How to Create a Standard Reporting Test Case Document


A Testcase is a specification of the inputs, execution conditions, testing procedure expected to achieve a particular software testing objective, such as to exercise a particular program path or to verify compliance with a specific requirement.

In basic terms, Testcase is a set of actions implemented to confirm the functionality of a specific feature of your software application.

A standard testcase document contains the following elements;

Test Suite ID
Test Suite ID
Test Case Description
Test Procedure
Test Data
Expected Result
Actual Result
Created by
Executed by
Date of Execution

Things to consider before writing a test case

    1. It is crucial to understand the requirements of testing as well as the features that require testing.
    2. Offer a description of how the process of testing commences.
    3. Include details about the testing input, output, and expected results to verify its functionality.
    4. The document should be comprehensive and understandable.
    5. Avoid ambiguous details and information.
    6. Assign priority to crucial test cases.
    7. Avoid repeating test cases to improve the scope of testing.
    8. Get a peer review before concluding the document.
    9. Implement testing techniques to ensure the full coverage of the software application.


Test case documentation is a crucial part of software testing and creating a sub-standard test case document defeats the whole purpose of testing as you could miss out on major functionality flaws which might end up frustrating the end-users. To generate high-quality and effective test cases, the use of 2^N (where N stands for the number of required fields) is always practical.

Let’s get our hands a bit dirty by checking the login functionality of TESTYOU. Visit and create an account with them. Once you have successfully signed up, we are ready to start testing.

Now visit

The total number of required fields we have is two (Email Address/Login id and Password field). Using 2^N, the minimum number of quality test cases we can generate is four (2*2). We are also going to use a bit of logic to generate these four test cases. Look at the table below:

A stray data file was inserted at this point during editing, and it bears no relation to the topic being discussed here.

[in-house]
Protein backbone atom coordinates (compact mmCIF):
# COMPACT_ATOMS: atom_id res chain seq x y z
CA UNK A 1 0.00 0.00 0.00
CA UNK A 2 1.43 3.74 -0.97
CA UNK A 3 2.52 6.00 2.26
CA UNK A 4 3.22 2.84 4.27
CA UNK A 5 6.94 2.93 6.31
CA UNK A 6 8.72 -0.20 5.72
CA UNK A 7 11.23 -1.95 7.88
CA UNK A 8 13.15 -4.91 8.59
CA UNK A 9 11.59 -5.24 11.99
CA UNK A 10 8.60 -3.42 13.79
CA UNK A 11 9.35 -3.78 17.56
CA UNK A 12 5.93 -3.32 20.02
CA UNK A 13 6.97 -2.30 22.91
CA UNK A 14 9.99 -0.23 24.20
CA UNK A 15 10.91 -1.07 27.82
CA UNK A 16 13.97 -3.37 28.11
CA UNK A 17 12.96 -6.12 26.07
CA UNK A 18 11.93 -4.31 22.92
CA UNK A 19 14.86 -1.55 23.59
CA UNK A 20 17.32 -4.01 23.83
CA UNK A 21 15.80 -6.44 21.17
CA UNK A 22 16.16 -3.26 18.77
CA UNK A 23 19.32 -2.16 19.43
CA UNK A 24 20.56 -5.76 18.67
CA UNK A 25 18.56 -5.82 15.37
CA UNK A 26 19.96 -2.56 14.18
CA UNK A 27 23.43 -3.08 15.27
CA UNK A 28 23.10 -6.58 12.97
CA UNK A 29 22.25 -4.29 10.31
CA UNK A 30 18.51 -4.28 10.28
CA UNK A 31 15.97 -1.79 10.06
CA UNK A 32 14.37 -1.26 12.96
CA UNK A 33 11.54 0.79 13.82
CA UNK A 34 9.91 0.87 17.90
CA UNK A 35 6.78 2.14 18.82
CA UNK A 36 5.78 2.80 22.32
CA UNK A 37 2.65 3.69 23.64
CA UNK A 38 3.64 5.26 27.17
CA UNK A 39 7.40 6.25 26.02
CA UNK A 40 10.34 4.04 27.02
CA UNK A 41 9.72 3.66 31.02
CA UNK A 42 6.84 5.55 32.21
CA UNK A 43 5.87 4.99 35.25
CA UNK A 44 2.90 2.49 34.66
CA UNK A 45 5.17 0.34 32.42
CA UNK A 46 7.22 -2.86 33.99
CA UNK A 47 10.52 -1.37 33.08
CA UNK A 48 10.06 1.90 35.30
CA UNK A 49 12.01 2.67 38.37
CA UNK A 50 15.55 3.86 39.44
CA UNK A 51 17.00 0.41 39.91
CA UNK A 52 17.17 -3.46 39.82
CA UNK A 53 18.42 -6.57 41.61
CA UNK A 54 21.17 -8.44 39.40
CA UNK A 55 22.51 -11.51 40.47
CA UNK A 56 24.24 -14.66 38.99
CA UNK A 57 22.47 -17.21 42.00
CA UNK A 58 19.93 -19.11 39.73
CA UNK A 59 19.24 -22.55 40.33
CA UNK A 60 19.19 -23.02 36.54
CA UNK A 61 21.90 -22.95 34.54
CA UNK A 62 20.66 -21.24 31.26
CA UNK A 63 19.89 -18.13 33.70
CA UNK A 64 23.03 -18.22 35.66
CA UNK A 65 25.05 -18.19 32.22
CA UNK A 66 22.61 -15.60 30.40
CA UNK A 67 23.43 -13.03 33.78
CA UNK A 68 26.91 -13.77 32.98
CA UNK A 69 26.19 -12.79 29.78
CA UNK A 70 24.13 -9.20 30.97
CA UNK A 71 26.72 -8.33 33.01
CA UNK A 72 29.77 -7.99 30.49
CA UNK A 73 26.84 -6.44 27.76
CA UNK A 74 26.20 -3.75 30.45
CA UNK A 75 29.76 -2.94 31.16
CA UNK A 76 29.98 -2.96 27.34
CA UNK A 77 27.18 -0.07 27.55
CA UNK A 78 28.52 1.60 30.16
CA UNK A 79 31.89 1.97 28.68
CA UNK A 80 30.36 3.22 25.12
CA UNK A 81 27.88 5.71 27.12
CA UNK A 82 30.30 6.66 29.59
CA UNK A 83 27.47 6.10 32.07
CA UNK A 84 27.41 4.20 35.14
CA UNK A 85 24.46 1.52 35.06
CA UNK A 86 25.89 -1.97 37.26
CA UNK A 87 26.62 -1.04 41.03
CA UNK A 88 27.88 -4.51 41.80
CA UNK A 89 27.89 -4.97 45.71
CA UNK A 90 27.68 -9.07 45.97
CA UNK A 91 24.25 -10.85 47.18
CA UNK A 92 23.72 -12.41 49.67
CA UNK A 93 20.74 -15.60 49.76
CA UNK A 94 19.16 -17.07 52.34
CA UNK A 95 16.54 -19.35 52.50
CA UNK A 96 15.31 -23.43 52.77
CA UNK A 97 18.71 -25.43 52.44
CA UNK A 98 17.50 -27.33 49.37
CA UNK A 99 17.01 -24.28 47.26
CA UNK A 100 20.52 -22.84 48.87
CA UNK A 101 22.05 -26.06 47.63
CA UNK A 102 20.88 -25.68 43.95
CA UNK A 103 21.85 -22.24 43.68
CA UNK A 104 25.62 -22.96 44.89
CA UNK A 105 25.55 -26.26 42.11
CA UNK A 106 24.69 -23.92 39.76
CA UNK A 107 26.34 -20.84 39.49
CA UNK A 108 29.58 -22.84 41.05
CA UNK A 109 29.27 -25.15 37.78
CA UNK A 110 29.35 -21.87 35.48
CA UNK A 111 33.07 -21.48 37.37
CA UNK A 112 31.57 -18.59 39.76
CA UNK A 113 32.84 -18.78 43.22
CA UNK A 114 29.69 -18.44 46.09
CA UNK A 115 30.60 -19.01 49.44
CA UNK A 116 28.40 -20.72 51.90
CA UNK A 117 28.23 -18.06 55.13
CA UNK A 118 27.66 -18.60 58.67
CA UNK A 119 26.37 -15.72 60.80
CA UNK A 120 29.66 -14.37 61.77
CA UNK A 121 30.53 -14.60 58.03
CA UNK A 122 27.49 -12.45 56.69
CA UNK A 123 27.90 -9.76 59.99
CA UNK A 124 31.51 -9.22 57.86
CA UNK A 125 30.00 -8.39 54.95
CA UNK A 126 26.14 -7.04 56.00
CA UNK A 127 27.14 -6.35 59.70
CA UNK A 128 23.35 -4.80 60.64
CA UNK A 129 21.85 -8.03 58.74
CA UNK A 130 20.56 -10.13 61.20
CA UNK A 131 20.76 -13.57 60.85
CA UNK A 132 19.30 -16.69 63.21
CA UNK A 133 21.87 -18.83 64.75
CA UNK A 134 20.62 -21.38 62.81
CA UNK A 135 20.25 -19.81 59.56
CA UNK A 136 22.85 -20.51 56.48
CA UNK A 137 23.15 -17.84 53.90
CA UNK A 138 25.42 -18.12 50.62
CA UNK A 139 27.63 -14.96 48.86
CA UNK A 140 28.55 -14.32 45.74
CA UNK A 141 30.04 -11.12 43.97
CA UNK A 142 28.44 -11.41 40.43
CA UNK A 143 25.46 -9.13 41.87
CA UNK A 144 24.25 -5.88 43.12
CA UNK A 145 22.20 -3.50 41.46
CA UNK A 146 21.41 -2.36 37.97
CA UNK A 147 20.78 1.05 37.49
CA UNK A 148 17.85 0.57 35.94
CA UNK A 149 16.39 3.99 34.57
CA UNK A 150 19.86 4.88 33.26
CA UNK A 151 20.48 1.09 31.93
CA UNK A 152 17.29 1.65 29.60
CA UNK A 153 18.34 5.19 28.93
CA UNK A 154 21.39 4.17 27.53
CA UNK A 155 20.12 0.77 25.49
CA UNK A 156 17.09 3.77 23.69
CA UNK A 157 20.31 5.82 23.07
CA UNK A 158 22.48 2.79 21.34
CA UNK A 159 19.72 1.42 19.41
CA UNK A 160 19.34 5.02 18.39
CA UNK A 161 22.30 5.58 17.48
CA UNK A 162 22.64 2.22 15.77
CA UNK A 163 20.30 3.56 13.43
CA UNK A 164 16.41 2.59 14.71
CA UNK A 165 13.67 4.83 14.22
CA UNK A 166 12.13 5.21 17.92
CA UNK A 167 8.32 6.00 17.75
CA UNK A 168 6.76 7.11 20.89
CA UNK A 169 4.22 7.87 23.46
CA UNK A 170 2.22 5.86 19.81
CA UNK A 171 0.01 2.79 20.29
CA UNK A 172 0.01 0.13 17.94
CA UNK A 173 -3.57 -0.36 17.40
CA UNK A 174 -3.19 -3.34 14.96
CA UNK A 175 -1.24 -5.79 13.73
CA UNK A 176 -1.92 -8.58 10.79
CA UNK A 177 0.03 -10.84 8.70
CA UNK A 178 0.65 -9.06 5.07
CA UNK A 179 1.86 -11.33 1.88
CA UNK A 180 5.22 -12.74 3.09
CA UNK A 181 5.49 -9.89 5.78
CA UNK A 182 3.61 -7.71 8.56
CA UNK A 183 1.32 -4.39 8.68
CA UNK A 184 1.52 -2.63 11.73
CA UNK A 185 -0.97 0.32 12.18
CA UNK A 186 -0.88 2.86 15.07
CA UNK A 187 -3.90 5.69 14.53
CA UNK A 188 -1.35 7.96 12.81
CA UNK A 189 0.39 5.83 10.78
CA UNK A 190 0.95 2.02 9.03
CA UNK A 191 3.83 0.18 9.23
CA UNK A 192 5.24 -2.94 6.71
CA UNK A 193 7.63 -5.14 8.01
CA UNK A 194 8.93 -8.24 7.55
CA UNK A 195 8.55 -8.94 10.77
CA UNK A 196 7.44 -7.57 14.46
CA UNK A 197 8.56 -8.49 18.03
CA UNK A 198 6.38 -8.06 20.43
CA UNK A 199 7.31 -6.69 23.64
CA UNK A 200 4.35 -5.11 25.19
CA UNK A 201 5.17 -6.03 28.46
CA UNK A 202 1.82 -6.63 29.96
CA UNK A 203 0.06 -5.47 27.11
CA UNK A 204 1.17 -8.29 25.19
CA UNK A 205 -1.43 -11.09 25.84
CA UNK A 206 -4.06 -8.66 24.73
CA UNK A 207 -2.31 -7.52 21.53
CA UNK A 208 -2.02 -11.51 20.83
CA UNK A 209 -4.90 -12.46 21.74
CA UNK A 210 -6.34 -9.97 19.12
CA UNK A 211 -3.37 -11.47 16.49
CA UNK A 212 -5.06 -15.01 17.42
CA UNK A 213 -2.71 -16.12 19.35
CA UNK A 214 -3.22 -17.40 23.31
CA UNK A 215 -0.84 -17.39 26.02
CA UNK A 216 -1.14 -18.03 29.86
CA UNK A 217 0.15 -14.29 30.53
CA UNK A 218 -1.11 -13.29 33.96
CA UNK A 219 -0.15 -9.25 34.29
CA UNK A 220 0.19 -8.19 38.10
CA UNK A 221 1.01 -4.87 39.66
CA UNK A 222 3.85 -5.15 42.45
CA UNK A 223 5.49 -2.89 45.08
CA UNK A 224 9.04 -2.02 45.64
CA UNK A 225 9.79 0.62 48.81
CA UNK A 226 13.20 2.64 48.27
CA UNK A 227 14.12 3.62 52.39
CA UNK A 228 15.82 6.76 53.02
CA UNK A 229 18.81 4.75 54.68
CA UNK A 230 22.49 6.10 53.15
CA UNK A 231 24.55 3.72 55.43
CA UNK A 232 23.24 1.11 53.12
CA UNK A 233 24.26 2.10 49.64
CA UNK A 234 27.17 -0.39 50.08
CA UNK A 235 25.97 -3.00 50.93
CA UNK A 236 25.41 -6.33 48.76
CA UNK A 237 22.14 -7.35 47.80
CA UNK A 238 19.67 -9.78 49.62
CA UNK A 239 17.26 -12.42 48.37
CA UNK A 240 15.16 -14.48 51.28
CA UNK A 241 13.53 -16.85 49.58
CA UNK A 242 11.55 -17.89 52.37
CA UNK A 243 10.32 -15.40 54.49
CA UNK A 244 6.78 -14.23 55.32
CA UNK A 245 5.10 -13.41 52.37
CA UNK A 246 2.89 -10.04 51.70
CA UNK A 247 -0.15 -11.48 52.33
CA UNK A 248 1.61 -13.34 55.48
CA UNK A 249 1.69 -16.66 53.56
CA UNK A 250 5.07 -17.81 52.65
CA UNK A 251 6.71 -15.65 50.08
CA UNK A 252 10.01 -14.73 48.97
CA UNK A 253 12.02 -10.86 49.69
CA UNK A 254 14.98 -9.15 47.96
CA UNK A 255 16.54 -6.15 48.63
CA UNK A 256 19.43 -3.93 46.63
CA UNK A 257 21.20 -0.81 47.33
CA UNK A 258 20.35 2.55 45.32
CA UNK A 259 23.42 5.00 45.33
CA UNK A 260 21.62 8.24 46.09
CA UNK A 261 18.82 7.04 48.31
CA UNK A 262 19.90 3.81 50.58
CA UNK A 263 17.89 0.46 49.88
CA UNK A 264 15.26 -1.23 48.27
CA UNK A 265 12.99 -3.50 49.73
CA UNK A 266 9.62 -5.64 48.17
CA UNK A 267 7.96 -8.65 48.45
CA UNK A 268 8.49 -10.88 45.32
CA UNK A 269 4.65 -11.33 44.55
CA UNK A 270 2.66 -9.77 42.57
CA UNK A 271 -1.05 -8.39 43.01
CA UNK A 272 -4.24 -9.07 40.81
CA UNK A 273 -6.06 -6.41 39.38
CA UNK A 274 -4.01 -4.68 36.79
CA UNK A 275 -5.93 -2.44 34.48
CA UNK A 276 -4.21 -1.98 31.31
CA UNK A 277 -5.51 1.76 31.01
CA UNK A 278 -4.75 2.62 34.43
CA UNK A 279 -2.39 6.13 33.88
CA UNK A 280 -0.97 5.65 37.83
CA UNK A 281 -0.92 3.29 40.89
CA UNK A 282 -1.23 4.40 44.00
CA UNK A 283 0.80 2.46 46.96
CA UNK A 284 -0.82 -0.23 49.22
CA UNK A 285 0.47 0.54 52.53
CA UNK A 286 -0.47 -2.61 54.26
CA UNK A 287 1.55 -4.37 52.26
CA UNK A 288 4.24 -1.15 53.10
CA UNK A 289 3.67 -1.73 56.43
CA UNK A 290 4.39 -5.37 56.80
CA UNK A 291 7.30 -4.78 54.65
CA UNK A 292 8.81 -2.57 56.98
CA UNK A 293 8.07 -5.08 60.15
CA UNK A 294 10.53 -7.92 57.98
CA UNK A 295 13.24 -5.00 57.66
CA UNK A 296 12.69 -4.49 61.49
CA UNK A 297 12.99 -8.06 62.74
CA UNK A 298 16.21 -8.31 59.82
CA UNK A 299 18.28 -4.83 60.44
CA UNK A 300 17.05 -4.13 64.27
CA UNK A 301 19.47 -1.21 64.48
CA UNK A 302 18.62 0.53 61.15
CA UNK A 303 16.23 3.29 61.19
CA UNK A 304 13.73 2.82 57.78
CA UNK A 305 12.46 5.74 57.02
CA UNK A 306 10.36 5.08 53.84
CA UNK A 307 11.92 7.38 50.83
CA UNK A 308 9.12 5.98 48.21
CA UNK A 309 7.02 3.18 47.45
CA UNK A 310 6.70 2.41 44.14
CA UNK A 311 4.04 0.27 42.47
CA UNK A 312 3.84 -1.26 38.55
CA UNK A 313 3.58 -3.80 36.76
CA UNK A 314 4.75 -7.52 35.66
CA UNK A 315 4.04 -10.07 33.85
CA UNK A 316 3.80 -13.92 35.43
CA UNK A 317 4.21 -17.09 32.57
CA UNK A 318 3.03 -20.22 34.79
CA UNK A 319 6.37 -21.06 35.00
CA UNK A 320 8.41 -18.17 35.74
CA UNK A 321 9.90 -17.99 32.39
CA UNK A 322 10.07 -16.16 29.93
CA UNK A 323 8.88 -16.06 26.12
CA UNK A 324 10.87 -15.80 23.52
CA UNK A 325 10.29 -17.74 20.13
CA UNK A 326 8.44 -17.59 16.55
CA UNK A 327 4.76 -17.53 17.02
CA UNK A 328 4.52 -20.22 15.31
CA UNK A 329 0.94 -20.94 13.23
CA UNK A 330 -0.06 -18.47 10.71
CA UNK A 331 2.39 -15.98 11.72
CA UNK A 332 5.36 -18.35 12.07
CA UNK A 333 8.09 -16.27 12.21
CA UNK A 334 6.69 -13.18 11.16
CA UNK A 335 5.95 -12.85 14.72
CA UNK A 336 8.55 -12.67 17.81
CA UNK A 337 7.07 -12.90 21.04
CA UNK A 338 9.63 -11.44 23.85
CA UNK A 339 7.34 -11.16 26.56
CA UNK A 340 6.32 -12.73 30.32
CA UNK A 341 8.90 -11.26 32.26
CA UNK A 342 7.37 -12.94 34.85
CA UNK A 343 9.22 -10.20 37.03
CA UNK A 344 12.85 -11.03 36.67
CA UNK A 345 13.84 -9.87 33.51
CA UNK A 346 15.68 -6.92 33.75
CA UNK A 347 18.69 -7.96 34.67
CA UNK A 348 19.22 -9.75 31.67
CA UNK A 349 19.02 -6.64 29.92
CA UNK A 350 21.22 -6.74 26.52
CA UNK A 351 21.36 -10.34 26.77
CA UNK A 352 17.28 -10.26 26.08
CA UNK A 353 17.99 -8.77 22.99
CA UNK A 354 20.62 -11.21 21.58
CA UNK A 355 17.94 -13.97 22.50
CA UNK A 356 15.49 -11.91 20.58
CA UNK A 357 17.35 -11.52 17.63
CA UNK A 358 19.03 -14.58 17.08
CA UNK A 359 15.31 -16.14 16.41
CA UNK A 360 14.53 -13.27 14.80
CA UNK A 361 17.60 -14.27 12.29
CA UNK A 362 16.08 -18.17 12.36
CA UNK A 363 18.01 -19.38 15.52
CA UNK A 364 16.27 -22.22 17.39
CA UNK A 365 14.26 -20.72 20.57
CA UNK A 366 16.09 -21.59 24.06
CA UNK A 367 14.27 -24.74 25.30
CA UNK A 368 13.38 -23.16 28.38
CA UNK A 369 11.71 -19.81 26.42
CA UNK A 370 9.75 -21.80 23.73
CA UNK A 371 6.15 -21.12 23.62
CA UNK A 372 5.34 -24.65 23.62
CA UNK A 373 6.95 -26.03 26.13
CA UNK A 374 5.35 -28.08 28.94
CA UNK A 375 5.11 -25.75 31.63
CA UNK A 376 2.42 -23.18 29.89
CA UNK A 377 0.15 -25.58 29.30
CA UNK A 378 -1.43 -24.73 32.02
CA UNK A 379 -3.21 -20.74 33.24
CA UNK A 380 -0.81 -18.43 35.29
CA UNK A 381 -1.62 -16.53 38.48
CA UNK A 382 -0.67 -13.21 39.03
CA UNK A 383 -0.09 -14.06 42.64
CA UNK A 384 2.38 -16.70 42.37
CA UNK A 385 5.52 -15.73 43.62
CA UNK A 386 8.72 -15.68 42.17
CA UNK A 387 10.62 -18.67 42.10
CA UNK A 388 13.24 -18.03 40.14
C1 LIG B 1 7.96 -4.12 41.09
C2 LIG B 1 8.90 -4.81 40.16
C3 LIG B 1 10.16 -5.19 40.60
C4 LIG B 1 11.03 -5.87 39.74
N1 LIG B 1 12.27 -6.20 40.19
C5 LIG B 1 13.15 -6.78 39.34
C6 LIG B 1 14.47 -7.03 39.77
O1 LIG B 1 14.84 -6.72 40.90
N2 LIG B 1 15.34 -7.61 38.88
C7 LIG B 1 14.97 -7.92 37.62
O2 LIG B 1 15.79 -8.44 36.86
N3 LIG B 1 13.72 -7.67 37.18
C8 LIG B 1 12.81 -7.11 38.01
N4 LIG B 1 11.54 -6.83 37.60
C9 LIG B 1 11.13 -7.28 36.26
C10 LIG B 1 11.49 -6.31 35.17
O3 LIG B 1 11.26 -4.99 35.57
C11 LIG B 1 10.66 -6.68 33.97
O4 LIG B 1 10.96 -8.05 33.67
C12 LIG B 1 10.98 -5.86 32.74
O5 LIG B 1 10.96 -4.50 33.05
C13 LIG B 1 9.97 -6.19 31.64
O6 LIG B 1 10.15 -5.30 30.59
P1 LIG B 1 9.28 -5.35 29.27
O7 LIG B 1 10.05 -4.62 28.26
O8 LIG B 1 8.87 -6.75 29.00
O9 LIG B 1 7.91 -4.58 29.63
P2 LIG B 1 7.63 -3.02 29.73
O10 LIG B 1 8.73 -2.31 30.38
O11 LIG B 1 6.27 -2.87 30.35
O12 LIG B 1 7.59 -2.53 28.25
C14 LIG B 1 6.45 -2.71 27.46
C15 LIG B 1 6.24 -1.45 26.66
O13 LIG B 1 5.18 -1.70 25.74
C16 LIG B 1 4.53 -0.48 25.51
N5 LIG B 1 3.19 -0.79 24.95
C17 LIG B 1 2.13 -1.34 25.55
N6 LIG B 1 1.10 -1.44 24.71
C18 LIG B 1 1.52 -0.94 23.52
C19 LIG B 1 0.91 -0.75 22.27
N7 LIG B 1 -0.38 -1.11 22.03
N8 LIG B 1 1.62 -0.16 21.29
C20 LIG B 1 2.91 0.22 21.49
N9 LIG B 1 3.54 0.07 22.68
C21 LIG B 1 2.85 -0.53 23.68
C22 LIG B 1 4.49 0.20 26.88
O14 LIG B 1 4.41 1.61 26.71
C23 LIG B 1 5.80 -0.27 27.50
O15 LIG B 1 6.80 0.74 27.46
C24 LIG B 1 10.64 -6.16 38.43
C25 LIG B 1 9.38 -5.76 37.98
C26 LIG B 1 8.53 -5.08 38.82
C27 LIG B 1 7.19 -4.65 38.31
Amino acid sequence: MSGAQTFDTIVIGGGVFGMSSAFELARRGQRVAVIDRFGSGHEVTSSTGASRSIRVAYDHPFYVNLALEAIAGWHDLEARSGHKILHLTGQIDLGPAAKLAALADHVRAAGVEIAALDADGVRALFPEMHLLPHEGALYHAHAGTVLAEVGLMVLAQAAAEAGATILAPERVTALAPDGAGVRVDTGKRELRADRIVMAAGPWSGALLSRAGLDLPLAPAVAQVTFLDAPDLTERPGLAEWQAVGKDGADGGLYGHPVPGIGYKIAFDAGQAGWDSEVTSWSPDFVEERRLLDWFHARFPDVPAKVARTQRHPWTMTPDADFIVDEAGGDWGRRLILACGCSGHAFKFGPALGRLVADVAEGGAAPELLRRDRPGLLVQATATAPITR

Scenario 1 Scenario 2 Scenario 3 Scenario 4
Email T T F F
Password T F T F

Where; T represents valid

F represents invalid


For this step-by-step test case generation, we would be testing the functionality of this log in- aspx

    • STEP 1

Create an excel or google spreadsheet for your test case documentation, filling in the elements of a test case document as listed above

    • STEP 2

In the Test Case Description field, explain briefly the summary of the test case. For example, in our “TT” scenario (i.e., Valid Email and Valid Password), the test case description would be “Verify user can log in with a valid username and password”

The above image will be used to explain step 3- 6 as well

    • STEP 3

Pre-condition/prerequisites are requirements that must be fulfilled before executing the test case. In this case, it would be “(a) URL must be active and functional (b) User must have signed up”

    • STEP 4

The test procedure is the step-by-step process to execute the test. “(a) Visit the URL (b) Input test data (c) Click on the login button”

    • STEP 5

The Test data is the data input used during the test. The test data for the positive scenario would be your sign-up details

    • STEP 6

The expected result is the awaited result from the software application. An amazing expected result for the positive scenario would be “User should be successfully logged in and redirected to dashboard page”

    • STEP 7

The actual result is the result yielded after executing the test. Before this can be done, the test needs to be executed. The actual result for the positive scenario would be “User was successfully signed in and redirected to dashboard page”

    • STEP 8

Whenever the actual result is the same as the expected result, the test is said to have “passed” and if otherwise “failed”. The status column tells us clearly which test has passed or failed. Other statuses can be “not executed” if the test is not yet performed or “blocked” if testing is blocked.

    • STEP 9

A big picture is worth more than a million. Postcondition is used to explain further the actual result. Monosnap can be used to make a screenshot of the screen after which it can be uploaded and the link can be inputted as the postcondition or you could just post the picture like it was done above.

    • STEP 10

Any comment on the test case or test execution goes in the comment column.

Steps 1-10 are repeated on different test scenarios. Thereafter, you will create a chart using the number of failed, passed, and not executed.


Imagine a world with no colors or everything in black and white; it is not quite an exciting imagination therefore the same can be said for the software testing world. It is your goal as a tester to always make sure your test case documents are filled with color and exciting to look at. Here are some tips:

  • Change the color of the element row to blue
  • Conditionally format status such that; passed would have a green background, failed a red background, not executed a yellow background, etc.
  • In the test case description, give positive scenarios a text color of green and negative scenarios a text color of red.

Practice makes perfect. Keep practicing and be rest assured that soon, you will be able to produce the image attached.

GUI Formatted TestCase


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